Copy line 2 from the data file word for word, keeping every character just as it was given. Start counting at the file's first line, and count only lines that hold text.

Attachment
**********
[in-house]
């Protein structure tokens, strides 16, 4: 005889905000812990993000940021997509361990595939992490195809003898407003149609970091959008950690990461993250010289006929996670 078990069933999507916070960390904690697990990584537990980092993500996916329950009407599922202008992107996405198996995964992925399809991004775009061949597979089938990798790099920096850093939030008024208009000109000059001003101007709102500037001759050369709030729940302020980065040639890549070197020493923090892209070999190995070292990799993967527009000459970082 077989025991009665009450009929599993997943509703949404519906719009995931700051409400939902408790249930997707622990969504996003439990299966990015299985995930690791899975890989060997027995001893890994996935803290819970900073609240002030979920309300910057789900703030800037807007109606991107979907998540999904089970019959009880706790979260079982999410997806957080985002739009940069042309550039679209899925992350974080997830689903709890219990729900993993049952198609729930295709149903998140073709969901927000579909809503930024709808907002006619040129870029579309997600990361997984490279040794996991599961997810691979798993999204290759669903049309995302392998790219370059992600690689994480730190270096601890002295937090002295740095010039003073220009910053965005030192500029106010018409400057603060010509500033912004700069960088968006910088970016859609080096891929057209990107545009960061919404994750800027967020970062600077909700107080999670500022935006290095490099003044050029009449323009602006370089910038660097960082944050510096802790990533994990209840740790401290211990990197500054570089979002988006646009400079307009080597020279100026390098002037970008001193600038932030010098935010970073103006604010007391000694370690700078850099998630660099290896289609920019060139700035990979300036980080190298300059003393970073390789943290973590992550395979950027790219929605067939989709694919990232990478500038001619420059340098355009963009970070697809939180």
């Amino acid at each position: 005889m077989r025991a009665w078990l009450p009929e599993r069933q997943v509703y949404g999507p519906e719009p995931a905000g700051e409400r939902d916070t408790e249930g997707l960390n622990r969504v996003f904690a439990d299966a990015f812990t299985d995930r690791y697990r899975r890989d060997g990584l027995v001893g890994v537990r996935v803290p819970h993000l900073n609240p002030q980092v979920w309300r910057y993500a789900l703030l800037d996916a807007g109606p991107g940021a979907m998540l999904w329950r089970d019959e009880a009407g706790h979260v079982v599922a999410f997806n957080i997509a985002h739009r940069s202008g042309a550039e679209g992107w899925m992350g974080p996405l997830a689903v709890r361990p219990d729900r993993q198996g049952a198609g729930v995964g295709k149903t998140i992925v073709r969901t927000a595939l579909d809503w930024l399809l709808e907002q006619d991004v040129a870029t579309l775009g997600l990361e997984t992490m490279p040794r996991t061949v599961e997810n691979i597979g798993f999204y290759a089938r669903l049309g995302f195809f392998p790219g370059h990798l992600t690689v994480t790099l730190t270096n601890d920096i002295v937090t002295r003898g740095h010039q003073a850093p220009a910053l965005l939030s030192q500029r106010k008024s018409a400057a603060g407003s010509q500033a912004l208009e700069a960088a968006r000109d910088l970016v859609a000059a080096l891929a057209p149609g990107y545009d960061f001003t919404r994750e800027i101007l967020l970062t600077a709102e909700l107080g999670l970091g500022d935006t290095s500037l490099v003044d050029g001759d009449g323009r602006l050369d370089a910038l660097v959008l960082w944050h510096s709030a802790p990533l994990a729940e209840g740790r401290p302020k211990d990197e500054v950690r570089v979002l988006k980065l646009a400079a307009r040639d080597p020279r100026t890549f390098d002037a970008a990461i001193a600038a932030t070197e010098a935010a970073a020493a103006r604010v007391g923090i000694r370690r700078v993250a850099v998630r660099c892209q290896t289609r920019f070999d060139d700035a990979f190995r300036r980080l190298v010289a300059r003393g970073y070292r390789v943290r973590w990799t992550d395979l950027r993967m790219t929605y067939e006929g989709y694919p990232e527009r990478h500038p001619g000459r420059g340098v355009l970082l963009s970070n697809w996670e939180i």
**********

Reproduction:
């Protein structure tokens, strides 16, 4: 005889905000812990993000940021997509361990595939992490195809003898407003149609970091959008950690990461993250010289006929996670 078990069933999507916070960390904690697990990584537990980092993500996916329950009407599922202008992107996405198996995964992925399809991004775009061949597979089938990798790099920096850093939030008024208009000109000059001003101007709102500037001759050369709030729940302020980065040639890549070197020493923090892209070999190995070292990799993967527009000459970082 077989025991009665009450009929599993997943509703949404519906719009995931700051409400939902408790249930997707622990969504996003439990299966990015299985995930690791899975890989060997027995001893890994996935803290819970900073609240002030979920309300910057789900703030800037807007109606991107979907998540999904089970019959009880706790979260079982999410997806957080985002739009940069042309550039679209899925992350974080997830689903709890219990729900993993049952198609729930295709149903998140073709969901927000579909809503930024709808907002006619040129870029579309997600990361997984490279040794996991599961997810691979798993999204290759669903049309995302392998790219370059992600690689994480730190270096601890002295937090002295740095010039003073220009910053965005030192500029106010018409400057603060010509500033912004700069960088968006910088970016859609080096891929057209990107545009960061919404994750800027967020970062600077909700107080999670500022935006290095490099003044050029009449323009602006370089910038660097960082944050510096802790990533994990209840740790401290211990990197500054570089979002988006646009400079307009080597020279100026390098002037970008001193600038932030010098935010970073103006604010007391000694370690700078850099998630660099290896289609920019060139700035990979300036980080190298300059003393970073390789943290973590992550395979950027790219929605067939989709694919990232990478500038001619420059340098355009963009970070697809939180």